• integrated relevant characteristics of monopoly and perfect competition market structures
  • included multiple reasons for all of their answers, including relevant definitions and correct economic terminology
  • used detailed explanations to compare and contrast short- and long-run equilibriums
  • used detailed explanations to compare and contrast price, output, and economic profit before and after changes in variable costs
  • used detailed explanations to compare and contrast pricing alternatives for a natural monopoly.

Standard specific comments

This Achievement Standard is about using marginal analysis, yet a significant number of candidates did not refer to this concept in their answers.

 


 

91403:  Demonstrate understanding of macro-economic influences on the New Zealand economy

Candidates who were awarded Achievement commonly:

  • used correct economic terminology and models accurately
  • defined economic concepts correctly
  • linked the scenario to the correct AD / AS component and therefore made the correct shifts on the AS / AD model
  • gave basic explanations of the changes shown on the AS / AD model
  • partially explained the link between a lower OCR and the supply of OR demand for the NZD
  • partially explained how scenarios would contribute to the goals of government and / or how government policies would work
  • stated and used the spending multiplier to calculate the MPC
  • selected and explained appropriate flows from the circular flow model
  • understood that welfare spending was a transfer payment flowing from government to households
  • defined the terms of trade.

Candidates who were awarded Not Achieved commonly:

  • used economic models but made some incorrect shifts 
  • partially explained how economic models and concepts were impacted by the given scenario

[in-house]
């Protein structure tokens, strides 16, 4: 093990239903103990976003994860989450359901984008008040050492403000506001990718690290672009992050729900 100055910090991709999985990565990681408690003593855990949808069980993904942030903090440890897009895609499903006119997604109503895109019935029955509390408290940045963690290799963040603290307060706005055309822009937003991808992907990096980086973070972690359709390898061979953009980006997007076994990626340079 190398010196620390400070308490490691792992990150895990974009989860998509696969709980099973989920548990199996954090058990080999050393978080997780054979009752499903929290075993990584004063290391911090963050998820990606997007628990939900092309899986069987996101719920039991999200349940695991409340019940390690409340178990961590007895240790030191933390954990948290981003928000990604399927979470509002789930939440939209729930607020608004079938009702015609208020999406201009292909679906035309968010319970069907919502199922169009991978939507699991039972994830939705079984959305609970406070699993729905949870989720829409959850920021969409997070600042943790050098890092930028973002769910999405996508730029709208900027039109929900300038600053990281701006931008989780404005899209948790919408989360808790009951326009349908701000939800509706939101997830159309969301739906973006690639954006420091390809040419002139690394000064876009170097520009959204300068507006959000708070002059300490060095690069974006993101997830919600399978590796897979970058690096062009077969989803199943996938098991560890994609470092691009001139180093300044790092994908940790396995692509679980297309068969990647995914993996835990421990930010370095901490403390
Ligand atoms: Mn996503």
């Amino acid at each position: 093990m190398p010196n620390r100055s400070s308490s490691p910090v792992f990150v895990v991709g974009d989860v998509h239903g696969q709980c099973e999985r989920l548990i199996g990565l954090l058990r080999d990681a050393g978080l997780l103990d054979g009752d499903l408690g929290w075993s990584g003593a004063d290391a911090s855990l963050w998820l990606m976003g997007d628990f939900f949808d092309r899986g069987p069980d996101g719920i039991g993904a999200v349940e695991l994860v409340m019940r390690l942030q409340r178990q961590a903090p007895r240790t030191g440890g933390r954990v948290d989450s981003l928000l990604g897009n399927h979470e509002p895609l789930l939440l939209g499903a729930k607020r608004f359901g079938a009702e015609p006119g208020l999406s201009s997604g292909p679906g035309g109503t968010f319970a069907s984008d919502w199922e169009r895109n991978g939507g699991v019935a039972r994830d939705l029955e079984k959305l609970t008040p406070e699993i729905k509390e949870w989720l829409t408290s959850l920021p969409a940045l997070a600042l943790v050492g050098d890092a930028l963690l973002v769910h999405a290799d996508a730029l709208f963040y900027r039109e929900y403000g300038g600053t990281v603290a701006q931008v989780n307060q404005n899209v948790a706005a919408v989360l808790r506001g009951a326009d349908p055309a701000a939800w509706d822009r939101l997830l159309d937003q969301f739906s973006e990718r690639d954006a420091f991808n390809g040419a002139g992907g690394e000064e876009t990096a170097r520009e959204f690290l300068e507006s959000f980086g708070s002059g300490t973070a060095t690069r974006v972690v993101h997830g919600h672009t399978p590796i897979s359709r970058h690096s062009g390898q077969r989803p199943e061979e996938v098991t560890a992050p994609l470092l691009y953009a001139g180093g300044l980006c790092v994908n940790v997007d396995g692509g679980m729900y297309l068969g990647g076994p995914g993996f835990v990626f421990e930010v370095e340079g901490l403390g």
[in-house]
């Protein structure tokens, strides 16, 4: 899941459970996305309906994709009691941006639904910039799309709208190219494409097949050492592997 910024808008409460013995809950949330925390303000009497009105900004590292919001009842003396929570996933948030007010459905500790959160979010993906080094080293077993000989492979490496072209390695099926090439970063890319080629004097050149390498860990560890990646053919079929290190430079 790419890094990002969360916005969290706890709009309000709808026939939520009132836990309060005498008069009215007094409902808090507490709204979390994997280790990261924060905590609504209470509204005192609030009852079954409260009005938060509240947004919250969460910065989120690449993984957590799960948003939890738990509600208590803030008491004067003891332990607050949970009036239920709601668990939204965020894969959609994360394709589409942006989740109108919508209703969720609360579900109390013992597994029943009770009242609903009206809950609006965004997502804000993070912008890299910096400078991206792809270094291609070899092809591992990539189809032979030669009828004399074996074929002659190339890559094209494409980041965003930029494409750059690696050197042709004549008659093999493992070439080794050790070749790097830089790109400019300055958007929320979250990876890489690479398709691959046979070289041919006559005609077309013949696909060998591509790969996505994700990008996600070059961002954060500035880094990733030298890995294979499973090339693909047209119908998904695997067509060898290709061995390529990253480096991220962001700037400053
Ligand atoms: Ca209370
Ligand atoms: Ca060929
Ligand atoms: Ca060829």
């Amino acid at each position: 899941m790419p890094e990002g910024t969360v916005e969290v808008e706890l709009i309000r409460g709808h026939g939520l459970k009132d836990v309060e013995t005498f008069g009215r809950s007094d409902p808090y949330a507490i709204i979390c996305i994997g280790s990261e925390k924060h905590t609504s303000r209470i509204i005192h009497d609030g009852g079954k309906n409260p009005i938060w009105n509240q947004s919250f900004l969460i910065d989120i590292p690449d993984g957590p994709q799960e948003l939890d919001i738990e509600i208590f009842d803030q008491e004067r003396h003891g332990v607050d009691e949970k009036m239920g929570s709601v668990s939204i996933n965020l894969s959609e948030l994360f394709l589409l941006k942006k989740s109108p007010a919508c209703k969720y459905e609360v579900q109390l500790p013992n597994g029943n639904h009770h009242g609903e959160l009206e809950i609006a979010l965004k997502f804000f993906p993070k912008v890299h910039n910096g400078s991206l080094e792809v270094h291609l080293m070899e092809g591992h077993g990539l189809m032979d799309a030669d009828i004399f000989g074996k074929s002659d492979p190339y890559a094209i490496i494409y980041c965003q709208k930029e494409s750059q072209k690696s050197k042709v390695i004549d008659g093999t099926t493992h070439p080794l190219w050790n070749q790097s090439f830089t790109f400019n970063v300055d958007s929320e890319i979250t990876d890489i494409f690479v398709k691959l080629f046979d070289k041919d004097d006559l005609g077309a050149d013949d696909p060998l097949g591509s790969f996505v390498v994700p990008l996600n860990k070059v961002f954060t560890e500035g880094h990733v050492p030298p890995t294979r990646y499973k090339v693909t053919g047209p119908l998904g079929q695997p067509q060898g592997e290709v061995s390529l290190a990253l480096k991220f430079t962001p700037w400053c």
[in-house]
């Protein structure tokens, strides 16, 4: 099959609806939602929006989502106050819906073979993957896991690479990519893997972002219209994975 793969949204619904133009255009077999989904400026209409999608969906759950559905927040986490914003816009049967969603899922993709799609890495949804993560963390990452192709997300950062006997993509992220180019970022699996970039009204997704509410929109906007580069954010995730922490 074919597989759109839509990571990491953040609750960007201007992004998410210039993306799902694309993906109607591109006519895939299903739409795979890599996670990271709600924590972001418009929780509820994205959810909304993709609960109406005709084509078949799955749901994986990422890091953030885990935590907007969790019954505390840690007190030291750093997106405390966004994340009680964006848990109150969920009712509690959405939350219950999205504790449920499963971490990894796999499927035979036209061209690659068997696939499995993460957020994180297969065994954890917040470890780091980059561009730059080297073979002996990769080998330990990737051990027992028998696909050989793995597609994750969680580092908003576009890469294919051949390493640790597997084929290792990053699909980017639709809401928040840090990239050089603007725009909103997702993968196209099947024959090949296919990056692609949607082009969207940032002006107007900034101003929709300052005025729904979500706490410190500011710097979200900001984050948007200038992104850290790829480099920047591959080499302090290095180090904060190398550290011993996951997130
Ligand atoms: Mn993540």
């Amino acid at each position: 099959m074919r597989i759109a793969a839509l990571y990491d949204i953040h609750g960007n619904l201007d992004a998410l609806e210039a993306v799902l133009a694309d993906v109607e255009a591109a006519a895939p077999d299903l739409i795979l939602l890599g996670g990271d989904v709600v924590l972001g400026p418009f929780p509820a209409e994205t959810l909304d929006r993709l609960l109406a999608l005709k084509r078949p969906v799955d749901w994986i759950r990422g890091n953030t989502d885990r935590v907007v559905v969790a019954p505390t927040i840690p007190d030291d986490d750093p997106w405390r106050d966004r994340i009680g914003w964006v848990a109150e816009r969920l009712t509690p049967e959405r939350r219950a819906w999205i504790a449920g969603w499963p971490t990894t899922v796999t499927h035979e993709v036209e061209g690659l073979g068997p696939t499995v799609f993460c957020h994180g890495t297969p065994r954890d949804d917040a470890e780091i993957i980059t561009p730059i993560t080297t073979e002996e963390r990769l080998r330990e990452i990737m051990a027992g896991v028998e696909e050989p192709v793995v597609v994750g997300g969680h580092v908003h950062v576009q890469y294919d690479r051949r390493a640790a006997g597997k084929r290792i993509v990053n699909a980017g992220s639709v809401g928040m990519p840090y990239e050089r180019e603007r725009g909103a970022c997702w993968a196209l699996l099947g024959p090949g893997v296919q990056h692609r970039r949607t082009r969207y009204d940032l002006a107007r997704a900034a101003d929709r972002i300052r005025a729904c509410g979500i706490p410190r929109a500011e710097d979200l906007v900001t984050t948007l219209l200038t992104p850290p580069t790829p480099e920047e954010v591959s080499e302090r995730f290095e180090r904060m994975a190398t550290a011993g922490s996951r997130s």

• misinterpreted resource material
  • could not link increases in AD / AS to economic indicators or goals e.g., price level, real GDP, or the recessionary gap
  • incorrectly calculated the spending multiplier and / or MPC
  • stated that welfare spending involved government spending on projects, such as infrastructure.
  • did not understand what the terms of trade were or its relationship to export receipts and the current account
  • did not refer to the models or resource material provided in each question.

Candidates who were awarded Achievement with Merit commonly:

  • referenced the economic models and resource material to support their answer
  • used their wide range of economic knowledge to complete detailed answers
  • gave valid reasons why economic events would result in the impact suggested
  • explained how a decrease in the OCR would cause changes in SNZD and / or DNZD leading to a depreciation in the NZD
  • linked changes in employment to the concept of derived demand for labour
  • showed their working for calculating the MPC and then used the multiplier effectively
  • linked changes in export receipts and import payments to net exports and the current account balance
  • provided explanations consistently but either did not compare ­/ contrast or make a valid conclusion. 

 Candidates who were awarded Achievement with Excellence commonly:

  • understood the goals of government and how the government could work towards them
  • used the context of the question throughout their answer, fully integrating the economic models and resource material
  • compared and contrasted the two goals, policies, or influences and prepared a justified conclusion that discussed the strengths and weaknesses of the options
  • clearly understood why three factors of AD would be positively impacted by the OCR cut and outweigh a decrease in AD caused by weakening global activity
  • explained, by using the multiplier, why increases in consumption would be greater when tax cuts occurred, compared to increased welfare spending
  • clearly explained that terms of trade only impacted prices of exported / imported goods, and the resulting impact on the balance of goods, AS, and AD, if quantities remained constant.

Standard specific comments

Graphs were completed accurately with good use of graphing conventions.

Many students lacked an understanding of the terms of trade and the resulting impact on net exports, the balance on goods and the current account.

Most students understood the impact of a change in the OCR on DNZD but did not explain the associated impact on SNZD.

 

Economics subject page

 

Previous years' reports
2019 (PDF, 142KB) (PDF, 142KB), 2018 (PDF, 105KB)2017 (PDF, 51KB)